Games and MUVES– VLENZ Update, No 182, April 22, 2011

Future Forecasts for Games and Virtual Worlds

Is Rod Humble going to take

 SL back to the desert?

 Seriath sees days of Bohemians and pirates reborn…

 The new CEO of Linden Labs CEO Rod Humble just might have something in common with OpenSim blogger and builder, free content distributor and Hypergrid explorer, Vanish Seriath.

Humble, although talking about gaming specifically, commented recently  ‘let’s go back to the desert’ — because we were better off then”.

Earlier at UC Santa Cruz’s Inventing the Future of Games symposium, according to Christian Nutt in “Gamasutra – the art and business of making games”, he had said that video games developers had made it to the “Promised Land”, as video gaming as an artform was spreading across the Globe.

Rod Humble

Seriath, for his part, in his TGIB blog - published within a similar time frame to that of Gamasutra – quoted Neuromancer (1984) author William Gibson, in his only appearance in Second Life in 2007,  as saying the virtual worlds “I cooked up were always in the backroom of something else, like, in my novel Idoru, there are virtual worlds that kids had broken into abandoned corporate or virtual websites and, in the basements, in the back rooms, they created whole universes of stuff, so they don’t have to pay for it. And that’s a much more appealing fantasy (than SL) to me…”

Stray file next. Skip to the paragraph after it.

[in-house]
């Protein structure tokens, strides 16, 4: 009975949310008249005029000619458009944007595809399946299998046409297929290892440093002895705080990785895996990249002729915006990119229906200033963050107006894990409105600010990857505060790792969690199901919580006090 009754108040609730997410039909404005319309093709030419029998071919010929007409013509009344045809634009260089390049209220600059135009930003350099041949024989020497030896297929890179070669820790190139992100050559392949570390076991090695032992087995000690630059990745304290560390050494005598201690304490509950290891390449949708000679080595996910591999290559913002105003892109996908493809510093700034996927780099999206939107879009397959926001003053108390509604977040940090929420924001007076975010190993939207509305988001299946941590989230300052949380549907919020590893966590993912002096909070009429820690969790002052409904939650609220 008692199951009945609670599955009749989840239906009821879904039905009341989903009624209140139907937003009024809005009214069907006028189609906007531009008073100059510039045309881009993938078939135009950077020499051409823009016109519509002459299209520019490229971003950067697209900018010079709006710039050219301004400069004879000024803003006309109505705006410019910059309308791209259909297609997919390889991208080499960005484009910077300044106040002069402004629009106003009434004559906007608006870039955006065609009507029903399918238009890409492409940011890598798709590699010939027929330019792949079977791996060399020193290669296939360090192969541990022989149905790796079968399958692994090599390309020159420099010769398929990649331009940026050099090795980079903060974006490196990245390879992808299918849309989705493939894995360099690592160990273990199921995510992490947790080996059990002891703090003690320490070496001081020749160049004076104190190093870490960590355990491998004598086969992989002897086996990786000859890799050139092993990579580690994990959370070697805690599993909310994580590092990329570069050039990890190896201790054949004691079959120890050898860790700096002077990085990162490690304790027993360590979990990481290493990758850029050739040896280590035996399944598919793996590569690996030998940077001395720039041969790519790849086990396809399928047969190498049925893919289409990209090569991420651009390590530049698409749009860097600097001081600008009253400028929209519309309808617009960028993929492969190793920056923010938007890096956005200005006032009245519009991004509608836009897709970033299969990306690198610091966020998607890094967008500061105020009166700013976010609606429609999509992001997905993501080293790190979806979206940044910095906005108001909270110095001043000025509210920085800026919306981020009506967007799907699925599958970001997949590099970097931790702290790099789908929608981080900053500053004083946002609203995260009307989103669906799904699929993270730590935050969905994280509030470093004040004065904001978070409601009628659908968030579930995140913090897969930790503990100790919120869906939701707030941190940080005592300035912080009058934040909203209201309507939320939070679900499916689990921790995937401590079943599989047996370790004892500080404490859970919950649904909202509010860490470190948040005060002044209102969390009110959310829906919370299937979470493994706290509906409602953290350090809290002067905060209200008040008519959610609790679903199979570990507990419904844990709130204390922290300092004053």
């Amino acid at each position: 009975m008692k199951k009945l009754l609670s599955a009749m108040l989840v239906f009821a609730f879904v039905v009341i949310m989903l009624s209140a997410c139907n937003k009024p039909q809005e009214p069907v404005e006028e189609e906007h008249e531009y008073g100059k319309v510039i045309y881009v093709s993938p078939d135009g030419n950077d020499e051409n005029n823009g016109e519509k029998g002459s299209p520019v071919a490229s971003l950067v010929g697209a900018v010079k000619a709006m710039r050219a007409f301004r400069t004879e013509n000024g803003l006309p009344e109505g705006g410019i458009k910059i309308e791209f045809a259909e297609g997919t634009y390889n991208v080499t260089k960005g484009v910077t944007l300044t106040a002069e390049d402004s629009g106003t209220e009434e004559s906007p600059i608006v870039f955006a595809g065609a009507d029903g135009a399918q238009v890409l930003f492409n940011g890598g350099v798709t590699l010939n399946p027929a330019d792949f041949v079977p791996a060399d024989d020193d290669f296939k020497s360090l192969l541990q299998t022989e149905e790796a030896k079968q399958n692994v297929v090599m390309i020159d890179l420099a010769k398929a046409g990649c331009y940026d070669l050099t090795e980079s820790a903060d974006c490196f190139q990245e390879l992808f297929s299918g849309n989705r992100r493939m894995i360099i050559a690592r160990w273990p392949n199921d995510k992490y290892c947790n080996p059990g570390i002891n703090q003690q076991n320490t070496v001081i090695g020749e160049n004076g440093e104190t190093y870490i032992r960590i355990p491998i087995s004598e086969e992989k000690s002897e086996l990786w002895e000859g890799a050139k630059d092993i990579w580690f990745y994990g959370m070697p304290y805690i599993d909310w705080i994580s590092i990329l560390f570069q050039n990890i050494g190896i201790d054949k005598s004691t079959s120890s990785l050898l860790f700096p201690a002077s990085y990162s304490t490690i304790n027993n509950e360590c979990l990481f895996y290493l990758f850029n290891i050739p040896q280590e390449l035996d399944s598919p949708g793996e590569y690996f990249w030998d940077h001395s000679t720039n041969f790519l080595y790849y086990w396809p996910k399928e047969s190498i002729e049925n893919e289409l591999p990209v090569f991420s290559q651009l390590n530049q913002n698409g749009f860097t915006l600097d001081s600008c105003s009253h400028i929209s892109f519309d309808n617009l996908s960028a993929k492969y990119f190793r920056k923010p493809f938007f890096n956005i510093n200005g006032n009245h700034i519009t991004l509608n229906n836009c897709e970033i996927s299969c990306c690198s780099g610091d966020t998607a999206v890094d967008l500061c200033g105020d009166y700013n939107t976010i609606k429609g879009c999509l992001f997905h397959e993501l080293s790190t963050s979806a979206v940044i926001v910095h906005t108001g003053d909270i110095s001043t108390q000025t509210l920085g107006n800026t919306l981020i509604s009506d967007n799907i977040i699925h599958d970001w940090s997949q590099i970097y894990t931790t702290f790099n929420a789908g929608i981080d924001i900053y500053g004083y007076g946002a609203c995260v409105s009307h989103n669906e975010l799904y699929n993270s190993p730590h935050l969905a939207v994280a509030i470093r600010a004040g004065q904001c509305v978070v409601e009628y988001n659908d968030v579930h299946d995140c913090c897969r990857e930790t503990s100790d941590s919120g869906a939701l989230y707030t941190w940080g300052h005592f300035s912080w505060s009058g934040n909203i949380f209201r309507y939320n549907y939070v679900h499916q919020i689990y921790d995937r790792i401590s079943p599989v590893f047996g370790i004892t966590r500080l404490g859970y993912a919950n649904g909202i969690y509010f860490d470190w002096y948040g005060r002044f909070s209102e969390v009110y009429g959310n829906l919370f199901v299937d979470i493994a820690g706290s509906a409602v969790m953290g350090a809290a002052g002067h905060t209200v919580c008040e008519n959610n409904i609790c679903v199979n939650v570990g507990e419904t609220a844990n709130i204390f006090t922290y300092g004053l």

William Gibson

 Seriath said, “I think … it’s already clear which technology fits Gibson’s description today. We don’t even need to break into abandoned networks, we can run  (OpenSim) in our own basements, backrooms, anywhere. And really, it’s not going to be the corporations, the commercial grids, that will define the culture of this our metaverse, but rather the vibrant and living subculture of bohemians, of pirates, of artists, musicians, coders, builders and explorers, who are running this (a MUVE) on their own machines, out of love, and for the thrill of being there.”

In Seriath’s view – and obviously that of Gibson – the future might not belong to Second Life (TM), although if Humble is able to take the bull by horns and  “return (Second Life) to the desert” it might once more become as exciting as it ever was – and home to  Seriath’s real bleeding edge bohemians,  pirates, artists, musicians, coders, builders and explorers.

‘Hard to keep track of’

 “This is the time I’m least certain about the future of games that I’ve ever been in my entire life,” said  Humble at the Santa Cruz conference, as reported  by Gamasutra. “The way our art form is spreading across the Globe, I find it hard to keep track of.”

However, Humble who has created a number of   successful games, including The Marriage, and is well-known from his time working on The Sims series at EA, believes “games can change human behavior”.

Those who rate games, he said, “treat our medium more seriously than we do. I think we in the game industry have this clown nose on, clown nose off attitude.” We want to be recognized as art, but when criticized, we say “but it’s just a game!”

This may, in fact, be disingenuous, he implied, according to Gamsutra. “I think we can do both at the same time … and take responsibility for it.

 “I believe that the structure of the game has a meaning and a message that gets through, and seeps into the player’s subconscious, and gets delivered. And whether it can change human behavior or not? I say it does. I believe games can change human behavior.”